Across more than two decades of operations, its instruments have peered deeper into the cosmos than ever before. It has acquired images of distant galaxies, made breakthroughs in physics and cosmology by accurately determining the Universe’s rate of expansion, detected planets around far-off stars, witnessed the impact of a comet into Jupiter, tracked cloud movements in the atmospheres of Uranus and Neptune and created the best currently achievable ‘map’ of the surface of Pluto. With the advent of the Space Age, it was hardly surprising that plans for a space-based telescope would become an important step forward and an attractive option for the fields of astronomy and astrophysics. Yet the ideas long pre-dated even the launch of Sputnik. Shortly after the Second World War, physicist Lyman Spitzer of Yale University had argued that an orbiting telescope would offer enormous advantages over ground-based instruments, its abilities unimpaired by the distorting effect of Earth’s atmosphere and its sensors able to detect high-energy emissions, including X-rays, from distant celestial sources. Following the creation of NASA, the first real efforts to develop a space telescope got underway and in 1975 the agency tried to sell the project to the politicians. Funding was initially denied by the House Appropriations Subcommittee, who reasoned that it was too ambitious, too expensive at around $400 million and lacked the required support from the National Academy of Sciences. This prompted large-scale lobbying from NASA and leading astronomers and a supportive report from the National Academy of Sciences. International co-operation was directed by Congress and the newly-formed European Space Agency was invited to participate, with its role encompassing the creation of inexpensive solar panels for the telescope. The size of the mirror was reduced from 3 m to 2.4 m and together these measures halved the cost from $400 million to $200 million. There were other reasons for the reduction in mirror size. “The Shuttle could not lift a 3 m telescope to the required orbit,” wrote Andrew Dunar and Stephen Waring in their book Power to Explore. “In addition, changing to a 2.4 m mirror would lessen fabrication costs by using manufacturing technologies developed for military spy satellites. The smaller mirror would also abbreviate polishing time from 3.5 years to 2.5 years.” In 1977 Congress granted approval for what was then known as the ‘Large Space Telescope’. The primary candidates for the fabrication of the observatory’s mirror were Perkin-Elmer Corporation, whose bid ran to $64.2 million, and Eastman Kodak, teamed with the defence contractor Itek, at almost $99.8 million. Despite being significantly higher, the Kodak-Itek joint bid included two independent tests of the grinding and polishing quality of the finished optics…a ‘double-checking’ provision which Perkin-Elmer did not offer and which would not go unnoticed more than a decade later, when investigators dug into the cause of the telescope’s unfortunate spherical aberration. Perkin-Elmer received approval from NASA to proceed with their bid in 1979. Meanwhile, Lockheed would build the spacecraft itself and the Europeans would make the solar arrays. In anticipation of the research bonanza, a Space Telescope Science Institute (STScI) was established at the Johns Hopkins University in Maryland in 1983 and the telescope itself was scheduled for launch by the Shuttle in 1985. By this time, it had been named in honour of the American astronomer Edwin P. Hubble, who, in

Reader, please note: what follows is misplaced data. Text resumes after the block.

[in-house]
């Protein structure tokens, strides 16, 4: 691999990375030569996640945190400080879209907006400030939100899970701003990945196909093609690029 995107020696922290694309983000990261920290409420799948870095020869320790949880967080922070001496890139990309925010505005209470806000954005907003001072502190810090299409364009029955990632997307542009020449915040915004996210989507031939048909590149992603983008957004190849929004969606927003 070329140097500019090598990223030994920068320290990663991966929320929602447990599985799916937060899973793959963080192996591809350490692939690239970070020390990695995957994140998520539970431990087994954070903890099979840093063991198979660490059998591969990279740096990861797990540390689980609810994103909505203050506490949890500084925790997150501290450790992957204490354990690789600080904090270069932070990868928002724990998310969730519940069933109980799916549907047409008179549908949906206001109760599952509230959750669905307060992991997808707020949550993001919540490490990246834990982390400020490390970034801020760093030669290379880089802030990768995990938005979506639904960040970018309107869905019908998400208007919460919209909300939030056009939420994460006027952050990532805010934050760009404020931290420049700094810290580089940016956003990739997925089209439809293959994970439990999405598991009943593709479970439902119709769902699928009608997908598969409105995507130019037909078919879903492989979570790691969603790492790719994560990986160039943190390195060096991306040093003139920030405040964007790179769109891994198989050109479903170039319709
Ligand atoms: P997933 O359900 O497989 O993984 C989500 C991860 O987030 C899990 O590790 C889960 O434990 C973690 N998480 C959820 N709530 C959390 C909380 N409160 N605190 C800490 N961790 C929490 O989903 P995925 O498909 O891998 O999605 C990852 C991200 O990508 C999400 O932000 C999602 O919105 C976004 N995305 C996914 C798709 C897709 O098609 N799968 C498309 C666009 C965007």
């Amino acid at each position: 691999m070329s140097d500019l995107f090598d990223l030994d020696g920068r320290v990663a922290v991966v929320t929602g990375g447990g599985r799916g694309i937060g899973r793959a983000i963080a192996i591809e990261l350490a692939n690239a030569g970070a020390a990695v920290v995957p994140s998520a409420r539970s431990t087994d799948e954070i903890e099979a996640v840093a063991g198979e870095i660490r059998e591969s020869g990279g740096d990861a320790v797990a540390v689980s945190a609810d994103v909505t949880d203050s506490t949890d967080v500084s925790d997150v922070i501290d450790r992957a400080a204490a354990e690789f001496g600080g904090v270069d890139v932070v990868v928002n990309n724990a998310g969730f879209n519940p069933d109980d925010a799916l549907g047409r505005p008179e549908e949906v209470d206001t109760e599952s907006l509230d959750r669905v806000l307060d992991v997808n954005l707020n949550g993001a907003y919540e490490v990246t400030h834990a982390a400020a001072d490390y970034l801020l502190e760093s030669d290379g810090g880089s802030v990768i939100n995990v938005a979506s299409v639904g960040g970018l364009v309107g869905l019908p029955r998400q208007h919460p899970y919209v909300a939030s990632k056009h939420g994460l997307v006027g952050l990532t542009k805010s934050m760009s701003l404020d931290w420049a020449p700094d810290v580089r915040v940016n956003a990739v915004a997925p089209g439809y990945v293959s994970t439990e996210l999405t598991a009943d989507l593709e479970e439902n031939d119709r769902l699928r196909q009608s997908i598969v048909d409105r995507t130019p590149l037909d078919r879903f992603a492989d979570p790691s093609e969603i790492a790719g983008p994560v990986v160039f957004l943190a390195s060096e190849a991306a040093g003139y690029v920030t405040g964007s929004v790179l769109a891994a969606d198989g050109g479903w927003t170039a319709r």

Midlands Spaceflight Society: CapCom: Volume 24 no 2 November/December 2013 the earlier part of the century, had not only conducted extensive research into the structure of stars and galaxies, but also made the surprising discovery that the Universe was expanding. The mirror was one of the most complex headaches of the project – both before and after launch. Optically, Hubble was a Cassegrain reflector and its two hyperbolic mirrors offered good imaging performance across what, for such a large telescope, was a wide field of view… whilst also having shapes which were difficult to fabricate and test. Perkin-Elmer used custom polishing machines to precisely grind the mirror and, in case problems were encountered, NASA required the company to subcontract to Kodak to build a backup mirror using traditional polishing techniques. (The Kodak mirror is today on permanent display in the Smithsonian.) In 1979, the construction of the Perkin-Elmer mirror began and was completed two years later, washed in hot, deionised water and coated with aluminium and protective magnesium fluoride. NASA remained sceptical about Perkin-Elmer’s ability to competently fabricate the mirror and the delays ultimately pushed Hubble’s launch back from April 1985 to first the summer and then the autumn of 1986. By this time, the total cost of the project had risen to a little more than $1 billion. At the time of its completion, Hubble housed five instruments: the Wide Field Planetary Camera (WFPC, nicknamed ‘the whiffpick’), the Goddard High Resolution Spectrograph (GHRS), the High Speed Photometer (HSP), the Faint Object Camera (FOC) and the Faint Object Spectrograph (FOS). These devices gave the telescope a range which encompassed not only the visible area of the electromagnetic spectrum, but also the ultraviolet. Physically, Hubble was a cylindrical spacecraft, measuring over 13 m in length and weighing nearly 11,000 kg, which meant that it virtually filled the payload bay. It had been designed to be serviced by future Shuttle crews and, as such, was fitted with EVA-friendly hand holds, and would be deployed and retrieved using the RMS arm. By the time that Challenger was lost, further processing delays had pushed Hubble’s launch back to October 1986. The problems faced by Perkin-Elmer have already been mentioned, but the manufacturer of the telescope’s bodywork, Lockheed, had also suffered difficulties. By the end of 1985, Hubble was over-budget by 30 percent and three months behind schedule, bringing it dangerously close to breaking the ‘ceiling’ which Congress had imposed on its budget. If Challenger smashed the dreams of so many within America’s space programme, it also provided breathing room for payload development. Hubble came through a major thermal vacuum test with flying colours in June 1986 and the enforced down time was used to add more powerful solar arrays, enhance redundancy capabilities, improve the software, install better connectors and replace the nickel-cadmium batteries that were prone to failure with nickel-hydrogen ones. As a result, by the start of 1990 the Hubble team felt supremely confident that their observatory heralded a new dawn in the study of astronomy. As long ago as 1983, NASA Administrator Jim Beggs had encouraged his subordinates to treat Hubble in terms of significance on a par with the Shuttle itself and had even labelled it “the eighth wonder of the world”. In the first few weeks after Hubble’s April 1990 launch, the problems seemed reasonably benign: a few communications glitches, drifting star trackers and snagged coaxial cables were part and parcel in the process of wringing out a new spacecraft. More serious concerns arose when temperature changes bent materials in the solar arrays’ booms, the effect of which was magnified by the orientation mechanism in such a way that it ‘bounced’ the whole telescope. The result was a ‘jittering’ in Hubble’s images and, since the booms only stabilised in the final few minutes of orbital daylight, the pointing system was only able to meet its design specifications for a fraction of its orbit. Engineers at the Marshall Space Flight Center worked with their counterparts at Lockheed to change the control program in the spacecraft’s computer and successfully counteracted the vibrations. On 21 May, Hubble returned its first images of a double star in the constellation of Carina and these were lauded as being much clearer than were achievable with ground-based instruments. Four weeks later, calamity befell the mission in a manner which could hardly have been anticipated. On 24 June, Hubble failed